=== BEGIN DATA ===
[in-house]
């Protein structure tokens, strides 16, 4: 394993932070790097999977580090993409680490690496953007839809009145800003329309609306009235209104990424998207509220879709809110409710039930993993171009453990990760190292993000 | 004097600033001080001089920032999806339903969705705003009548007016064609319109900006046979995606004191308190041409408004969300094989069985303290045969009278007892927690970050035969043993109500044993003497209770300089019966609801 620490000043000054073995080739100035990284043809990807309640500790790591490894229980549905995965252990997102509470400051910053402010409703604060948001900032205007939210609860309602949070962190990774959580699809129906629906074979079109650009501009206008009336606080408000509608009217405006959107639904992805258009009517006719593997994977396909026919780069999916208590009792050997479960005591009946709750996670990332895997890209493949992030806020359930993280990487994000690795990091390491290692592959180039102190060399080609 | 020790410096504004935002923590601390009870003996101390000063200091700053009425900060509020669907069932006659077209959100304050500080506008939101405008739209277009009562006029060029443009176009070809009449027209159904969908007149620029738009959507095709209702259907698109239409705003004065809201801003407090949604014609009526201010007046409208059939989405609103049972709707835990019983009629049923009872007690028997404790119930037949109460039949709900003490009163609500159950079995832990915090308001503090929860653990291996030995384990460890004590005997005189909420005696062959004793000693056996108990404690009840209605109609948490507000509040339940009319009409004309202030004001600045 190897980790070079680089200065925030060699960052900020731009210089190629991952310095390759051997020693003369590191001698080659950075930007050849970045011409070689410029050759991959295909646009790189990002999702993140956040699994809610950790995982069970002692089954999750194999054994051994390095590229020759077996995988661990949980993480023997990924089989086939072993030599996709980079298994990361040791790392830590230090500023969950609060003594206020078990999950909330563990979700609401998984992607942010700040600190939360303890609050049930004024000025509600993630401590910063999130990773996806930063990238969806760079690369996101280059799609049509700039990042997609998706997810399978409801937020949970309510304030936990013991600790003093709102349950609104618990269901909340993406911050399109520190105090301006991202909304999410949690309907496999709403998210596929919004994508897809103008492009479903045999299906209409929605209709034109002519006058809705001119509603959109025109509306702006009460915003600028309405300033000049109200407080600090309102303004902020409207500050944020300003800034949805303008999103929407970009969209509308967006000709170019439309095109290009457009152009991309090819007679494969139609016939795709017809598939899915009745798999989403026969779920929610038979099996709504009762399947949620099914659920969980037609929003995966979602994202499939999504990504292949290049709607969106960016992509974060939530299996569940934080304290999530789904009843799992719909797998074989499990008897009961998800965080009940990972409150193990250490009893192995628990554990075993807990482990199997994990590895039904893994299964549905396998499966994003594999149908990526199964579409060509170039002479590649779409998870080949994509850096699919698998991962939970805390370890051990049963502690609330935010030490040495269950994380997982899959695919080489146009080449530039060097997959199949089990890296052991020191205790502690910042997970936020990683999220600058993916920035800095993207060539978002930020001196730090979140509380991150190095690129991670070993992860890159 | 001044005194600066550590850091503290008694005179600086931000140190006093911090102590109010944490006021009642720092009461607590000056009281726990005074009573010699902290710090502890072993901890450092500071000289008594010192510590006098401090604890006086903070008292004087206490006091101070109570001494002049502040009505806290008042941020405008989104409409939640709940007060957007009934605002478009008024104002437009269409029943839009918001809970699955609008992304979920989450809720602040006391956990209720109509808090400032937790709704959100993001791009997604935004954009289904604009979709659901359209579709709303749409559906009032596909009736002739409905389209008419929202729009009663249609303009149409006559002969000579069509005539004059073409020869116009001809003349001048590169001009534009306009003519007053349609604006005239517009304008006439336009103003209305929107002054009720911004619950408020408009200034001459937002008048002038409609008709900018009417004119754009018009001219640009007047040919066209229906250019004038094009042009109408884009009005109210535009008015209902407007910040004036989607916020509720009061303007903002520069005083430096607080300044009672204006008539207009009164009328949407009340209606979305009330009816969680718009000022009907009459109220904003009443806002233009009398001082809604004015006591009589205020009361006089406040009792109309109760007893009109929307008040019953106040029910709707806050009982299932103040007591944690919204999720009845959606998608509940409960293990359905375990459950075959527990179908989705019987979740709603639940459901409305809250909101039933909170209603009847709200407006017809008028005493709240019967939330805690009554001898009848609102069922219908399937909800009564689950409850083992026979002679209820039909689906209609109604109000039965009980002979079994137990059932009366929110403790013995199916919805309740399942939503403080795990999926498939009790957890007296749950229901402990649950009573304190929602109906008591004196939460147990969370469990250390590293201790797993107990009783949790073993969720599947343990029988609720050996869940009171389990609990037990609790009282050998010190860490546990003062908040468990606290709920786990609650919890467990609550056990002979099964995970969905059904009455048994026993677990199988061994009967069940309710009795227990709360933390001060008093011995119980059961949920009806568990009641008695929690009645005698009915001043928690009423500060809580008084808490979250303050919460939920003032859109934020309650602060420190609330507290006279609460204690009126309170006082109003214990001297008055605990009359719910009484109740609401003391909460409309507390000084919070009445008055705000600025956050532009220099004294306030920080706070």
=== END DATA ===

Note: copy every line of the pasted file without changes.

[in-house]
């Protein structure tokens, strides 16, 4: 394993932070790097999977580090993409680490690496953007839809009145800003329309609306009235209104990424998207509220879709809110409710039930993993171009453990990760190292993000 | 004097600033001080001089920032999806339903969705705003009548007016064609319109900006046979995606004191308190041409408004969300094989069985303290045969009278007892927690970050035969043993109500044993003497209770300089019966609801 620490000043000054073995080739100035990284043809990807309640500790790591490894229980549905995965252990997102509470400051910053402010409703604060948001900032205007939210609860309602949070962190990774959580699809129906629906074979079109650009501009206008009336606080408000509608009217405006959107639904992805258009009517006719593997994977396909026919780069999916208590009792050997479960005591009946709750996670990332895997890209493949992030806020359930993280990487994000690795990091390491290692592959180039102190060399080609 | 020790410096504004935002923590601390009870003996101390000063200091700053009425900060509020669907069932006659077209959100304050500080506008939101405008739209277009009562006029060029443009176009070809009449027209159904969908007149620029738009959507095709209702259907698109239409705003004065809201801003407090949604014609009526201010007046409208059939989405609103049972709707835990019983009629049923009872007690028997404790119930037949109460039949709900003490009163609500159950079995832990915090308001503090929860653990291996030995384990460890004590005997005189909420005696062959004793000693056996108990404690009840209605109609948490507000509040339940009319009409004309202030004001600045 190897980790070079680089200065925030060699960052900020731009210089190629991952310095390759051997020693003369590191001698080659950075930007050849970045011409070689410029050759991959295909646009790189990002999702993140956040699994809610950790995982069970002692089954999750194999054994051994390095590229020759077996995988661990949980993480023997990924089989086939072993030599996709980079298994990361040791790392830590230090500023969950609060003594206020078990999950909330563990979700609401998984992607942010700040600190939360303890609050049930004024000025509600993630401590910063999130990773996806930063990238969806760079690369996101280059799609049509700039990042997609998706997810399978409801937020949970309510304030936990013991600790003093709102349950609104618990269901909340993406911050399109520190105090301006991202909304999410949690309907496999709403998210596929919004994508897809103008492009479903045999299906209409929605209709034109002519006058809705001119509603959109025109509306702006009460915003600028309405300033000049109200407080600090309102303004902020409207500050944020300003800034949805303008999103929407970009969209509308967006000709170019439309095109290009457009152009991309090819007679494969139609016939795709017809598939899915009745798999989403026969779920929610038979099996709504009762399947949620099914659920969980037609929003995966979602994202499939999504990504292949290049709607969106960016992509974060939530299996569940934080304290999530789904009843799992719909797998074989499990008897009961998800965080009940990972409150193990250490009893192995628990554990075993807990482990199997994990590895039904893994299964549905396998499966994003594999149908990526199964579409060509170039002479590649779409998870080949994509850096699919698998991962939970805390370890051990049963502690609330935010030490040495269950994380997982899959695919080489146009080449530039060097997959199949089990890296052991020191205790502690910042997970936020990683999220600058993916920035800095993207060539978002930020001196730090979140509380991150190095690129991670070993992860890159 | 001044005194600066550590850091503290008694005179600086931000140190006093911090102590109010944490006021009642720092009461607590000056009281726990005074009573010699902290710090502890072993901890450092500071000289008594010192510590006098401090604890006086903070008292004087206490006091101070109570001494002049502040009505806290008042941020405008989104409409939640709940007060957007009934605002478009008024104002437009269409029943839009918001809970699955609008992304979920989450809720602040006391956990209720109509808090400032937790709704959100993001791009997604935004954009289904604009979709659901359209579709709303749409559906009032596909009736002739409905389209008419929202729009009663249609303009149409006559002969000579069509005539004059073409020869116009001809003349001048590169001009534009306009003519007053349609604006005239517009304008006439336009103003209305929107002054009720911004619950408020408009200034001459937002008048002038409609008709900018009417004119754009018009001219640009007047040919066209229906250019004038094009042009109408884009009005109210535009008015209902407007910040004036989607916020509720009061303007903002520069005083430096607080300044009672204006008539207009009164009328949407009340209606979305009330009816969680718009000022009907009459109220904003009443806002233009009398001082809604004015006591009589205020009361006089406040009792109309109760007893009109929307008040019953106040029910709707806050009982299932103040007591944690919204999720009845959606998608509940409960293990359905375990459950075959527990179908989705019987979740709603639940459901409305809250909101039933909170209603009847709200407006017809008028005493709240019967939330805690009554001898009848609102069922219908399937909800009564689950409850083992026979002679209820039909689906209609109604109000039965009980002979079994137990059932009366929110403790013995199916919805309740399942939503403080795990999926498939009790957890007296749950229901402990649950009573304190929602109906008591004196939460147990969370469990250390590293201790797993107990009783949790073993969720599947343990029988609720050996869940009171389990609990037990609790009282050998010190860490546990003062908040468990606290709920786990609650919890467990609550056990002979099964995970969905059904009455048994026993677990199988061994009967069940309710009795227990709360933390001060008093011995119980059961949920009806568990009641008695929690009645005698009915001043928690009423500060809580008084808490979250303050919460939920003032859109934020309650602060420190609330507290006279609460204690009126309170006082109003214990001297008055605990009359719910009484109740609401003391909460409309507390000084919070009445008055705000600025956050532009220099004294306030920080706070």